On Nov. 24, 2012, more than 120 workers burned to death after becoming trapped behind locked exits at the Tazreen Fashions factory in Dhaka, Bangladesh. In addition, 300 people were severely injured in the fire.
Tazreen Fashions customers included global brands Walmart, Disney, El Corte Ingles, Edinburgh Woollen Mill, Sears, Dickies, Delat Apparel and Sean John amongst others. Two years after the fire, none of these brands have paid compensation. Walmart claimed it did not contract with the factory, even though labels for Walmart clothing were found in the rubble.
The parties have been engaged in ongoing negotiations facilitated by the ILO, and details of the program hopefully will be finalized soon, with compensation being received by the victims and their families.
“On the second anniversary of Tazreen, we are very pleased to say that compensation for the survivors and the families of victims is finally in sight,” said Jyrki Raina, general secretary of IndustriALL Global Union. “The outline agreement between IndustriALL, the Clean Clothes Campaign and C&A provides the principles for a compensation process to give much-needed financial assistance and allow survivors to get essential medical care.”
As part of this agreement, C&A Foundation has pledged to contribute a significant amount towards compensation for Tazreen victims, in addition to those funds that already have been committed. The final details of pledge will be worked out and made public once the cost of the package has been finalized.
Only Hong Kong based Li & Fung, the world’s largest sourcing agent, and C&A Foundation have made some payments through the Bangladesh government. El Corte Ingles and Kik have made informal promises to compensate victims, but no formal agreement has been reached.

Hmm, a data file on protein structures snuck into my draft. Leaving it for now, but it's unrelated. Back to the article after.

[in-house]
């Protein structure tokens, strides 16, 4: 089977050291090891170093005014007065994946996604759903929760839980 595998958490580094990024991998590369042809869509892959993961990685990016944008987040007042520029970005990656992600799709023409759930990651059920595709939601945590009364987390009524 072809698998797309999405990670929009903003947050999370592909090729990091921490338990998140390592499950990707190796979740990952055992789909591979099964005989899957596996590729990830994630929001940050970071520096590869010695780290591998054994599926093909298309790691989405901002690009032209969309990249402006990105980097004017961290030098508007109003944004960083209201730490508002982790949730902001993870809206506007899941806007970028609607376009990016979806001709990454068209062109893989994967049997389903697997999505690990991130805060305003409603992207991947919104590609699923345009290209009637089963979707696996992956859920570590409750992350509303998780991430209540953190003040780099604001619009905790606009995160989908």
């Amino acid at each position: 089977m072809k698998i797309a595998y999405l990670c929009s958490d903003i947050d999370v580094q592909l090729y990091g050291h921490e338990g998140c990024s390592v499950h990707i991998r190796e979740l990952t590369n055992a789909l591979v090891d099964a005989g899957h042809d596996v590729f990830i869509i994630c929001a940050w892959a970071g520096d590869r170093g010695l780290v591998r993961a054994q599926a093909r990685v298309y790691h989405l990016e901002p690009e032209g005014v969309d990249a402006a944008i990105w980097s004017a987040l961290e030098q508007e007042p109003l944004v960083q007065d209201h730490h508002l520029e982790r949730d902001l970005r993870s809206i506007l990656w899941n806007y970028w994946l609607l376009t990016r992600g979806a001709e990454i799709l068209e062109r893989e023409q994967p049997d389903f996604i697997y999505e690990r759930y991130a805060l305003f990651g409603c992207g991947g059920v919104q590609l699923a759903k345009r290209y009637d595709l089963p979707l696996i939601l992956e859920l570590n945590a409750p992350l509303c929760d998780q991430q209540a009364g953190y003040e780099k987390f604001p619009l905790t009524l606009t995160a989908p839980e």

“Now the agreement for a compensation scheme has been reached, we are calling on all the brands that sourced from Tazreen Fashions to pay into the fund,” said Raina. “We welcome the lead taken by C&A and other brands must follow. The victims of this terrible tragedy have suffered long enough.”
Walmart was Tazreen Fashion’s biggest customer and workers had just completed a shipment to the U.S. retail giant before the fire. Walmart has yet to compensate victims.
“We congratulate C&A for taking this important step and call on other brands to follow,” said Philip Jennings, general secretary at UNI Global Union, which represents Walmart workers in stores. “We ask that companies such as Walmart, Benetton and Gap to do the right thing for the victims of both Tazreen and Rana Plaza, the survivors and their families, and pay into the compensation funds...”